Like most automakers, Ford did not expect the Indian market to move from petrol to diesel cars almost overnight.
As a result, the Figo which was initially planned with a petrol-diesel mix of 60:40 dramatically fell to 30:70 almost overnight.
Yet, Ford managed the transition comfortably thanks to its business model that actively focuses on exports.
“We had no problems because the petrol Figo is still sought after in South Africa and Mexico.
“It has only reinforced our strategy to use India as an export base for small cars and engines,” Michael Boneham, President and Managing Director of Ford India, told Business Line.
It is this global focus that will drive the company’s India business going forward as a critical component of the One Ford strategy.
The EcoSport compact SUV, designed and engineered in Brazil, will debut next year, while six more vehicles will complete the India product line-up by 2015.
One of these is the Ka small car (codenamed B562), again designed in Brazil and scheduled to be part of Ford’s assembly line being commissioned at its new plant at Sanand in Gujarat.
The global strategy will ensure that costs are kept in check and individual countries can play to their strengths.
In an earlier interview with this paper, Alan Mulally, President & CEO, Ford Motor Company, said it was this large chunk of small vehicles that would be part of Ford's global platforms.
Here, 70-80 per cent of the components would be the same across the chain, while only 20 per cent could be customised.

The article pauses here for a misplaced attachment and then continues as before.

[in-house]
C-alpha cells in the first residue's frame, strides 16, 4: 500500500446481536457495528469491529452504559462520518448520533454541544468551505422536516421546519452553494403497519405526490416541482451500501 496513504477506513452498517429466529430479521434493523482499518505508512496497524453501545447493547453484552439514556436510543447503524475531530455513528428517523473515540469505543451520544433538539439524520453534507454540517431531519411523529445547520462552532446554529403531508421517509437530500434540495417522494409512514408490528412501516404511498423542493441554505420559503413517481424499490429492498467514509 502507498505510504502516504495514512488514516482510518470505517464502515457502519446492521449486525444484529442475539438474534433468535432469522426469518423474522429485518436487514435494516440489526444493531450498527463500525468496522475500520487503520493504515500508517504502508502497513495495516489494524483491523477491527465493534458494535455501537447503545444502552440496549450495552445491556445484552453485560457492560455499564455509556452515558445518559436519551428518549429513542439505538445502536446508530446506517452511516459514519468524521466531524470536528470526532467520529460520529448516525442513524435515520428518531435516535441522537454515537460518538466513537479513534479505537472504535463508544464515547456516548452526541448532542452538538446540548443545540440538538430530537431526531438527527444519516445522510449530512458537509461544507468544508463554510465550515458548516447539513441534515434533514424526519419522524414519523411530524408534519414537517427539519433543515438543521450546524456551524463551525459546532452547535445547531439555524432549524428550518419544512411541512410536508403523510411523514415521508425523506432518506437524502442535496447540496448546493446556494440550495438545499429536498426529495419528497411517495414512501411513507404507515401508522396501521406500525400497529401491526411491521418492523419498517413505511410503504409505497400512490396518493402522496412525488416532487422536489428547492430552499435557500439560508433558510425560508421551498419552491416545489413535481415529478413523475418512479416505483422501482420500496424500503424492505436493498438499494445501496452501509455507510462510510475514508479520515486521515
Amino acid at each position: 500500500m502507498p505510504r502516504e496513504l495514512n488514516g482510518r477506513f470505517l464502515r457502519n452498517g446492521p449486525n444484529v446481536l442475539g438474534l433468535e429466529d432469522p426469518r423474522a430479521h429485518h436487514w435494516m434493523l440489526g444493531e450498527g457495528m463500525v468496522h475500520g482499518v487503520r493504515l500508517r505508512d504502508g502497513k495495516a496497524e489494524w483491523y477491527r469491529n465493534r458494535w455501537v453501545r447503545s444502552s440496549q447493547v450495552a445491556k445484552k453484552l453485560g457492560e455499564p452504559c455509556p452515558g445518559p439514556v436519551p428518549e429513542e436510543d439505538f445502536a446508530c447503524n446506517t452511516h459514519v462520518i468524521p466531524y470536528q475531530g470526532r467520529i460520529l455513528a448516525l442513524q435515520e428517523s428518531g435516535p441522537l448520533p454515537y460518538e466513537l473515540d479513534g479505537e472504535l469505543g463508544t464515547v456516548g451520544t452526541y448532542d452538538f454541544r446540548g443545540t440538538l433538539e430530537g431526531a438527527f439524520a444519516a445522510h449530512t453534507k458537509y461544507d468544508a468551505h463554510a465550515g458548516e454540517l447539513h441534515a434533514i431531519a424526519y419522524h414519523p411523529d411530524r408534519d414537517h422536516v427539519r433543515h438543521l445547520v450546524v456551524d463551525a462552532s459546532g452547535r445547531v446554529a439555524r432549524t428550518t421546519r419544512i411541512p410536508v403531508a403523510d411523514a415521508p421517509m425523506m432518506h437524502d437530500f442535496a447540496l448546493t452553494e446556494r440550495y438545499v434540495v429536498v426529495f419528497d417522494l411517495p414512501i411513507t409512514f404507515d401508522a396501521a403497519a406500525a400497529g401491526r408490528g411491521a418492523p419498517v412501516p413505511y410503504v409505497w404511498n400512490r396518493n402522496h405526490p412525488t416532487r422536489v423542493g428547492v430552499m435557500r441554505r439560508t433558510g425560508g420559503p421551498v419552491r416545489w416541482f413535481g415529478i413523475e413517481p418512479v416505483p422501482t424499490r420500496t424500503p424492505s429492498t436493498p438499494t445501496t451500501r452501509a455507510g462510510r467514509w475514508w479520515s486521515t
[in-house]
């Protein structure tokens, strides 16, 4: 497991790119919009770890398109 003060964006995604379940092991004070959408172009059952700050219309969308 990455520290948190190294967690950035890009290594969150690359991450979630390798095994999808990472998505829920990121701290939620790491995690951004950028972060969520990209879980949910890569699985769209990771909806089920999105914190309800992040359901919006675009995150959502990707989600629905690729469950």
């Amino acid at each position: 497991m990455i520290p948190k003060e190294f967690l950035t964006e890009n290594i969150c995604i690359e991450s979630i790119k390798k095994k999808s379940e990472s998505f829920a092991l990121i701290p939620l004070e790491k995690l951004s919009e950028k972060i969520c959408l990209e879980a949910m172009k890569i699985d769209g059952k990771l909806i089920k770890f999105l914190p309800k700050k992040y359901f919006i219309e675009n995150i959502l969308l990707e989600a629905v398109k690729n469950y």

“We will actually make vehicles in the same way across the world. A Fiesta in Chennai will be made exactly the same way as in China or the US which gives us the scale with our suppliers and [helps us] bring more affordable products (than competition) to customers,” Mulally had said.
According to Boneham, India’s Tier II/III centres will be the key growth drivers in the coming years.
This is already evident with the Figo’s customer base where two-thirds are also first-time car buyers.
“It is a clear indication where the market is heading,” the Ford India chief said, alluding to the emergence of the ‘B plus’ segment as the preferred entry-level option, quite like the Maruti 800 not-so-long ago.
The Figo journey has also imparted some critical lessons along the way.
“The first is that the cost base should be low enough to price products aggressively. In our case, the localisation levels of 85 per cent have helped cope with growing input costs,” Boneham said.